Books – As Translator

Zodiac, by Moikom Zeqo, translated by Anastas Kapurani & Wayne Miller

Zodiac-Final-Cover-WebFinalist for the Pen Center USA Award in Translation.

Zodiac moves in alluvial patterns, gathering the sediment of mythologies, artifacts, and cultural practices and redistributing them in the forceful current of Zeqo’s cascading, mostly unbroken stanzas. [. . .] In its playful prophecy, Zodiac smolders with a restless magic and affords English readers and important access point to a distinctive Albanian voice[.]” —Zachary Anderson, Notre Dame Review

Zodiac has similarities to Whitman’s Leaves of Grass [. . .] This is a text that deserves (and demands) focused attention. It is a text all Ashbery-loving twentysomethings who think they’re doing something new must read and learn from.” —Jennifer Schomberg Kanke, World Literature Today

“[A] crucial artifact for poetry, for transnational art, for mythology and language, and for perspective. [. . . An] elegant jumble of human experience, a manic meditation of the person’s place in and out of time.” —Wesley Rothman, American Microreviews & Interviews

“Zeqo plays an ecstatic lyric game [. . .] We can imagine a poem like a full-fleshed lion that might open its mouth to explain the connections between all things.” —Kathryn Nuernberger, Entropy

“It is rare these days to find a poet who isn’t just interesting, or good at particular aspects of craft, or funny, or wild, but a poet who is truly large and complex, creating not just a human portrait, or a community or a reflection, but a whole cosmology; the way Divina Commedia was, first and foremost, a cosmology—like Rilke’s Duino Elegies or Eliot’s Four Quartets or, in our time, perhaps Ernesto Cardenal’s Cántico Cósmico. And then—by a sheer stroke of luck—one comes across such a book as Zodiac and realizes there are still poets who aim for greatness. I love Moikom Zeqo’s voice in this book—especially when various references blend to produce a wild new mix—but most of all I become convinced we are in the presence of unmistakably real and large poetic talent when the book builds a new cosmology all its own. Out of various mythologies and traditions and incantations a new voice arises that is true and beautiful and strange. We owe a great debt of gratitude to Wayne Miller for introducing us to this powerful work and for enlarging the English tradition with his own, very gifted, music.” —Ilya Kaminsky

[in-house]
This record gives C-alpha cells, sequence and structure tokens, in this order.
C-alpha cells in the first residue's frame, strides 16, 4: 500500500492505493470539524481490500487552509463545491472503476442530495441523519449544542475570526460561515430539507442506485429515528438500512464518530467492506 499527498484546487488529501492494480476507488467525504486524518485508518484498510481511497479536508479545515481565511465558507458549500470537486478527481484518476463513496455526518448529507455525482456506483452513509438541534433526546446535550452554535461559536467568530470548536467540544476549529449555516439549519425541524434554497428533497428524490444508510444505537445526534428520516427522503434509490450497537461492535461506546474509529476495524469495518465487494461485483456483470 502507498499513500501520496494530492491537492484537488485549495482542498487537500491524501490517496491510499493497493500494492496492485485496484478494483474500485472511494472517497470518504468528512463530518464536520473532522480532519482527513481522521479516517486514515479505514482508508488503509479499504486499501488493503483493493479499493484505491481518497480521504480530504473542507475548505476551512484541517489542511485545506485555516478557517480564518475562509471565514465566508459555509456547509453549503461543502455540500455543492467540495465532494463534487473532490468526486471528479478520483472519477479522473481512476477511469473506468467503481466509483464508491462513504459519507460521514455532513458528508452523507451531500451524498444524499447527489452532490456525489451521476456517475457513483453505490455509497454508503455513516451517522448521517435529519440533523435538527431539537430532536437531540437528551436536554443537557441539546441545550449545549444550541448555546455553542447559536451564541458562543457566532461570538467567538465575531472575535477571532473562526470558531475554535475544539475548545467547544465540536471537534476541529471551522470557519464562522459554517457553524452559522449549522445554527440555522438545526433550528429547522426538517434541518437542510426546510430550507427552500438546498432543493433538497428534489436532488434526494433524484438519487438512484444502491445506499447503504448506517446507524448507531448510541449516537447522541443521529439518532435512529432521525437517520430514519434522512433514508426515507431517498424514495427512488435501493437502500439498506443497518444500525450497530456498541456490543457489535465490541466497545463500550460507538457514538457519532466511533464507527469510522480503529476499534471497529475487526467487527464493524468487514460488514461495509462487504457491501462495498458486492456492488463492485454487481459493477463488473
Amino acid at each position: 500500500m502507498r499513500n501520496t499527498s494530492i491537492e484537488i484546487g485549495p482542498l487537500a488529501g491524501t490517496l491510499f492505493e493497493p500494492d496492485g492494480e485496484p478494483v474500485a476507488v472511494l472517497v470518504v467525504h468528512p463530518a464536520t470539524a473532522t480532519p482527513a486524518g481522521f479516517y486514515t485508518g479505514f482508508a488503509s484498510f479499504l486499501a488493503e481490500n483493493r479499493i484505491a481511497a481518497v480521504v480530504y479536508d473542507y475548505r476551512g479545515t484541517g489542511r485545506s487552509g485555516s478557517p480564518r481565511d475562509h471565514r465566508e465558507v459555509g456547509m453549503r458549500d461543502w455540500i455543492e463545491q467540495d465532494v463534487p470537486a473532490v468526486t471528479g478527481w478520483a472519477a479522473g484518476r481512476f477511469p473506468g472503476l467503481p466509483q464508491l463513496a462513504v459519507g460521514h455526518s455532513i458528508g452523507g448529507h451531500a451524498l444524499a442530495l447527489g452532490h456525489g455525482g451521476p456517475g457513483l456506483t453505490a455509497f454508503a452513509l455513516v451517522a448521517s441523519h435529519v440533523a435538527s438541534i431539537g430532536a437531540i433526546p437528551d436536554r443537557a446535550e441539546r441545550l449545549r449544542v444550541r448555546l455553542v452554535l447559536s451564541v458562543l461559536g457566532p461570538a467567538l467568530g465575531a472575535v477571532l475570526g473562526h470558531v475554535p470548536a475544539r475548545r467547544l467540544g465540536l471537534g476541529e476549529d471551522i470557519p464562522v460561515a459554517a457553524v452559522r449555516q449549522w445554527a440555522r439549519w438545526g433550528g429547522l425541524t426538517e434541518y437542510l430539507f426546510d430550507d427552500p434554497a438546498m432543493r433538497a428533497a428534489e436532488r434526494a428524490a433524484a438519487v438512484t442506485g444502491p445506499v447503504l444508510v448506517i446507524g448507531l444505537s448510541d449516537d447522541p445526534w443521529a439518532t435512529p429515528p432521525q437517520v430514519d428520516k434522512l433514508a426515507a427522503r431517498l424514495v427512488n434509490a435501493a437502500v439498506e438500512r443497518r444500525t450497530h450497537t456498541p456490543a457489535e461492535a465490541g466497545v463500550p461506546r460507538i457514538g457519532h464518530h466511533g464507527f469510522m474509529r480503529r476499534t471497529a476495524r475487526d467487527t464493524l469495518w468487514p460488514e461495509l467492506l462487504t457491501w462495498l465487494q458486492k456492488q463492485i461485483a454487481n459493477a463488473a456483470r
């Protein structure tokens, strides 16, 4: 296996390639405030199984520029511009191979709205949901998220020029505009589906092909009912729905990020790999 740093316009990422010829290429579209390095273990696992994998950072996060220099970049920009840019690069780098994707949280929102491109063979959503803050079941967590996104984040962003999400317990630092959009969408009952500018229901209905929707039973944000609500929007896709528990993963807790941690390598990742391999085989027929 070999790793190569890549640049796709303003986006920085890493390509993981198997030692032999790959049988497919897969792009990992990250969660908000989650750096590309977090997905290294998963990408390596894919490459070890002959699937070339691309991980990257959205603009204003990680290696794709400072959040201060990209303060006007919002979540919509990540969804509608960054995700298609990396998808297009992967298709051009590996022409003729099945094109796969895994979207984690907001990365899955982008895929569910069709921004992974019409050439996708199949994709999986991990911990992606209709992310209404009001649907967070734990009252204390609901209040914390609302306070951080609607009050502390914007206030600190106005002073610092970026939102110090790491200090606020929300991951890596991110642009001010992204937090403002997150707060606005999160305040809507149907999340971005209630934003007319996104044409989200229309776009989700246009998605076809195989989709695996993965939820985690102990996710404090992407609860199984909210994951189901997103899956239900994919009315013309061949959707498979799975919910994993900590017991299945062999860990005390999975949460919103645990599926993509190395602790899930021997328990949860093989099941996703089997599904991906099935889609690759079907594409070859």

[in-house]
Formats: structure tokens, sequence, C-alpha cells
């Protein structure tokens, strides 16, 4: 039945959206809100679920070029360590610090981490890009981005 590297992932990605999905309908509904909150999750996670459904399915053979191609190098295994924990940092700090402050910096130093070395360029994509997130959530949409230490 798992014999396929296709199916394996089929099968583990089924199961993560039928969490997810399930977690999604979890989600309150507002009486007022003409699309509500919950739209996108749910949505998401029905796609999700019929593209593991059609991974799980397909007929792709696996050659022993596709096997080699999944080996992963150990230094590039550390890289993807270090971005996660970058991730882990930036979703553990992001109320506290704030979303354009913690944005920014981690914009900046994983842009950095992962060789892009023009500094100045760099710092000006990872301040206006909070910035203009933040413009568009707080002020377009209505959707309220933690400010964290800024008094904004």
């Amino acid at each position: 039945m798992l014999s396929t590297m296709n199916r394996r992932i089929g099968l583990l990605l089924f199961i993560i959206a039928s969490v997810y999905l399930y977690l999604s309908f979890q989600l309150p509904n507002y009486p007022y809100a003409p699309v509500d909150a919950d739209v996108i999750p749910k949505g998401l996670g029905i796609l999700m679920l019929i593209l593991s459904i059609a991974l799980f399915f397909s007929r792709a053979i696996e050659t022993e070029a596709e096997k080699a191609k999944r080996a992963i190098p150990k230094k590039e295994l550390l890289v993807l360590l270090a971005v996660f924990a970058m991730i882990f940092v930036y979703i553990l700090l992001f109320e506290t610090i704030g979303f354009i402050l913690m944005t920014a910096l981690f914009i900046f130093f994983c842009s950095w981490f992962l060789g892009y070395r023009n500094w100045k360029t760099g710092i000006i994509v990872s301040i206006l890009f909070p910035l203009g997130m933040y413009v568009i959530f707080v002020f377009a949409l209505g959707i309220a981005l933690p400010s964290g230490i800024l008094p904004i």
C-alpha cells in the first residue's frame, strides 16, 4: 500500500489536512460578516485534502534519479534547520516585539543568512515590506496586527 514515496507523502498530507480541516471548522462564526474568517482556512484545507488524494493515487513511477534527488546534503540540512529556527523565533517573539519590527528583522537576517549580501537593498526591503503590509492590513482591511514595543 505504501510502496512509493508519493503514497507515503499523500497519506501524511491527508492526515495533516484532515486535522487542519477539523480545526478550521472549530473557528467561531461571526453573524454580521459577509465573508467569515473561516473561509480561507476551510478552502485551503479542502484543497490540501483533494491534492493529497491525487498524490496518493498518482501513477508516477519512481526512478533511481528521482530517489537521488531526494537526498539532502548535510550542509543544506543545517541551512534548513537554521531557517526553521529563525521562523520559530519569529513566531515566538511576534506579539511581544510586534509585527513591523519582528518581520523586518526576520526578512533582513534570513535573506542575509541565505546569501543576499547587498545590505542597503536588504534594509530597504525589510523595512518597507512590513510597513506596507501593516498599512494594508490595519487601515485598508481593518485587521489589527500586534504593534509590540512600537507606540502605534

I Don’t Believe in Ghosts, by Moikom Zeqo, translated by Wayne Miller with the author, et al.

“Zeqo’s poems explode socialist realism with exuberant bursts of imagination [. . .] Though Zeqo says ‘I Don’t want to overwhelm you with metaphors’ it’s just one of the many playful ruses put on by this surrealist dreamer stuck in a land of repressive bureaucrats. Throughout this collection [. . .] he does nothing if not overwhelm with shimmering imagery. [. . .] Reminiscent of other rabble-rousing poets born mid-20th century in the Soviet Union’s shadow (such as Slovenia’s Tomaz Salamun and Poland’s Piotr Sommer), these poems reflect a particularly Albanian point of view[.] [E]very poem crackles with life.” —Publishers Weekly

“[Zeqo’s poems] have a toughness, a lively shrewdness, even at their most melancholic. They are surehanded and straightforward with their language, vigorous, brief, learned and unsentimental[.] —Lizzie Hutton, Rain Taxi

“[G]reat art is timeless, and there is plenty of it here.” —Piotr Florczyk, West Branch

“[Zeqo’s] work challenged the core principles of Albanian socialist realism, and was therefore denounced as ‘hermetic, with modern influence, dangerous, [and] foreign’ by the Fourth Plenary Session of the Albanian Communist Party. [. . .] A creative, utterly mesmerizing poetry collection.” —Midwest Book Review